N.B. Dit bericht is in het Engels om het ook voor meelezers van buiten Nederland toegankelijk te maken.
It sounded like something that was really easy to do when Hans Mestrum explained it on his blog (in Dutch), just upload a video in high resolution to YouTube, add &fmt=22 to the URL and you can watch the video in true HD quality.
Hans demonstrates it with a video that he had shot at the HAN and that he had uploaded to YouTube.
I wanted to try it with a screencast that I created using Camtasia Studio 6 but my first attempt failed. That video isn’t recognized by YouTube as a high resolution version.
Of course I didn’t give up there, but got more determined to find out why it didn’t work.
Hans had indicated that apparently YouTube also checks the bitrate . He posted this and this screenshot of the settings that he used successful in Adobe Premiere. The bitrate needs to be > 5000 kbit/sec otherwise YouTube doesn’t recognize it as HD.
Using the HD export setting that is available in Camtasia Studio 6 doesn’t work in combination with YouTube. I created a new custom profile based on Quicktime MOV, used H.264 as video codec, set a resolution of 1280×720 and (which is different from what Hans used) MPEG-4-audio (44100Hz, 16Bit, Mono).
One thing to remember is that if you don’t create the screencast in that 1280×720 resolution, Camtasia has to either stretch the video, or add black bars.
You can control that by setting the project settings in Camtasia to 1280×720 and then use the Zoom&Pan function to control which part of the recording is displayed.
But even then, you’ll get black bars above and below the video if you view it on YouTube.
That is because the viewer there in the page doesn’t use the 16:9 aspect ratio. Instead it used the 4:3 aspect ratio that is more common.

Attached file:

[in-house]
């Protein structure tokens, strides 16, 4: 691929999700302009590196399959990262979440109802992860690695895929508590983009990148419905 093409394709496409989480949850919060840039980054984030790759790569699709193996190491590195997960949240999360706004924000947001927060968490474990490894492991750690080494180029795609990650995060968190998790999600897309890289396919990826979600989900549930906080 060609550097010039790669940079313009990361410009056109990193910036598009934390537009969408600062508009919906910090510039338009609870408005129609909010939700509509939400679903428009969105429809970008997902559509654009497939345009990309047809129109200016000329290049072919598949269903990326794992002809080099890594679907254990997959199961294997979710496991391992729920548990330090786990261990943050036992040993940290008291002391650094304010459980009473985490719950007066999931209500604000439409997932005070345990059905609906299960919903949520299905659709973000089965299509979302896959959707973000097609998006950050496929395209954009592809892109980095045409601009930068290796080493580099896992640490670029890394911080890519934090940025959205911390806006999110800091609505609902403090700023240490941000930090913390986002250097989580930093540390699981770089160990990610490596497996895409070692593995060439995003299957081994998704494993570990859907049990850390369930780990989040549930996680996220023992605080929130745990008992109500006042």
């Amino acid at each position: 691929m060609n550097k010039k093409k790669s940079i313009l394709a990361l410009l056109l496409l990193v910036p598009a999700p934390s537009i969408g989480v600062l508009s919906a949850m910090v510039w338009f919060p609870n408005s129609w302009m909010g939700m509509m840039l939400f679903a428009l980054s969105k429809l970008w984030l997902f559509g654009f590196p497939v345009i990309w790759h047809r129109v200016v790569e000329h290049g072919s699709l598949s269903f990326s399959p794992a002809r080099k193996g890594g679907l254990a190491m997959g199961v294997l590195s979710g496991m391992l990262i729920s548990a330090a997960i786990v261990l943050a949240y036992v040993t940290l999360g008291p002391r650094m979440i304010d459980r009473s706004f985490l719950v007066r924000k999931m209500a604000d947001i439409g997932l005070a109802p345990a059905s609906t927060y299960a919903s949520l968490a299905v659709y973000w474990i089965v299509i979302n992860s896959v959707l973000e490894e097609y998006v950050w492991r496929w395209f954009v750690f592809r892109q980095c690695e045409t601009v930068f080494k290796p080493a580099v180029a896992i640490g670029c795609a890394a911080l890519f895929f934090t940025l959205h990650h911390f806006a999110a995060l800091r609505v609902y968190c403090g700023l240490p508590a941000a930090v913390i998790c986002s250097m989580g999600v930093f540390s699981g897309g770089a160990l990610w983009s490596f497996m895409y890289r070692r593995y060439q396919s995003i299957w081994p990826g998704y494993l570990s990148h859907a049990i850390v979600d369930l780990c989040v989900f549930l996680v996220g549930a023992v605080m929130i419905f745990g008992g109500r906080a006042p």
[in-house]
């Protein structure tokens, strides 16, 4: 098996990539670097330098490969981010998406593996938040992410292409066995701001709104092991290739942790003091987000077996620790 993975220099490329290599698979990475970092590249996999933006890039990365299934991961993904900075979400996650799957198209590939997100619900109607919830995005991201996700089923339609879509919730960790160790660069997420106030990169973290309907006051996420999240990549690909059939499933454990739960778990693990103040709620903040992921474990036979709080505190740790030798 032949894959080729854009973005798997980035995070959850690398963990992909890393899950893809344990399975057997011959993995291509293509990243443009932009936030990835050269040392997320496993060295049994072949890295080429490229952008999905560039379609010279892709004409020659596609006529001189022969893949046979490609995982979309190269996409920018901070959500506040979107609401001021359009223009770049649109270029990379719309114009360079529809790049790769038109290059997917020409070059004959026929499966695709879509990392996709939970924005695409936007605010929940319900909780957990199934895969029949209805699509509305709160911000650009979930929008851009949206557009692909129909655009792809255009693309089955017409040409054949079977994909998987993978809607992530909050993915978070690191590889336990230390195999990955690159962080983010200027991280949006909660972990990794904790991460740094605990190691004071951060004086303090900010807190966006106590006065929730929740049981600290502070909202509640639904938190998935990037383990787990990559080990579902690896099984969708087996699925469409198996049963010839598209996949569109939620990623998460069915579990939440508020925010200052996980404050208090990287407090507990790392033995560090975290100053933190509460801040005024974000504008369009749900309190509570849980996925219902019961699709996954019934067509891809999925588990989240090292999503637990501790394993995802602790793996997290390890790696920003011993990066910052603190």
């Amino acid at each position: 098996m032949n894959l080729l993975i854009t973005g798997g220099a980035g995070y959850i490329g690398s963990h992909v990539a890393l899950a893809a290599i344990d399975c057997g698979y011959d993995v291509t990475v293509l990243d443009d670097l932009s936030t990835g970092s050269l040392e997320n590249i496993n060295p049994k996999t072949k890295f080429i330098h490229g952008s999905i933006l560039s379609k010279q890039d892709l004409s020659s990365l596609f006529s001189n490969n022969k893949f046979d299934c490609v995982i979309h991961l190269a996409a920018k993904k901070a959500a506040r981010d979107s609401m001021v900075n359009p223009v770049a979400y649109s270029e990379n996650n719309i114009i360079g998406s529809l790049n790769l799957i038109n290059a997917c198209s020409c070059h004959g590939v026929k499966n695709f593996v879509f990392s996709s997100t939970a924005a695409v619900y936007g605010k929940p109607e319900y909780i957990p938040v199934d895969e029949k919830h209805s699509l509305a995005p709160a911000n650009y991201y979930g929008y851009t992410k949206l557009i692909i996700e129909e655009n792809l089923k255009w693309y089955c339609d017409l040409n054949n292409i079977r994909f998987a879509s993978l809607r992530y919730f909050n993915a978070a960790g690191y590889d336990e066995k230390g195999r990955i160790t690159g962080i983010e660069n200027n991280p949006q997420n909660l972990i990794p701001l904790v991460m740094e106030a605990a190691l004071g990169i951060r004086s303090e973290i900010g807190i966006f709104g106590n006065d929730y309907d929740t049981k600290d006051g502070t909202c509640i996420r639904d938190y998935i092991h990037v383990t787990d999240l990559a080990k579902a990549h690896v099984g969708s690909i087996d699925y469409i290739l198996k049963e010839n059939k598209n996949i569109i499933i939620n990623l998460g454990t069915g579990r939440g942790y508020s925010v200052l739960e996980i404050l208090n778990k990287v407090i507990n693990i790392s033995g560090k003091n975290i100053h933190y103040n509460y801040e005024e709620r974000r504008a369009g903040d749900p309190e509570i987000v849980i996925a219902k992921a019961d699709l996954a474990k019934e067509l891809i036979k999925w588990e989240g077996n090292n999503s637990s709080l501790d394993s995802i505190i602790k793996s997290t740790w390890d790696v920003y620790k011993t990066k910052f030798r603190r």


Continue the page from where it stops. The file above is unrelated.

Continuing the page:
[update] Just last night, hours after I posted this, YouTube updated the default viewer aspect ratio on their site so that the aspect ratio is now wide screen and their are no bars there either for the video. You don’t see those bars in the video here in the blog post either.
The change does however mean that all my other videos on YouTube do have bars on the left and right of them.
Online HD compared
YouTube isn’t the first or only online video service that offers high definition video options.
I’ve uploaded the exact same video to Vimeo and Dailymotion, here are the links so you can see for yourself:
YouTube HD video quality is not bad. Better than Dailymotion and comparable to Vimeo, though I like the upload process of Vimeo much better
I also tried uploading the video file to SURFmedia.nl. Too bad the site does not recognize the video as streaming.
For the video to be available as streaming on SURFmedia.nl you need to convert it to a streaming MP4 file. I used Quicktime Pro for that with these settings:
The result is available here. I haven’t tried exporting into this format directly out of Camtasia yet.
Are online HD screencasts feasible?
If you can find the correct settings, if you’ve got a powerful enough laptop, high enough resolution or the need to project the screencast full screen, then HD screencasts are doable.
I don’t think I’ll be producing very many high definition screencasts any time soon. Rendering time is very long, files are huge and also on my laptop the resolution is fixed to 1024×768. So, my recordings always will have a lower ‘real’ resolution than 1280×720. But YouTube tends to set the standard for these kind of things so expect more of this to come.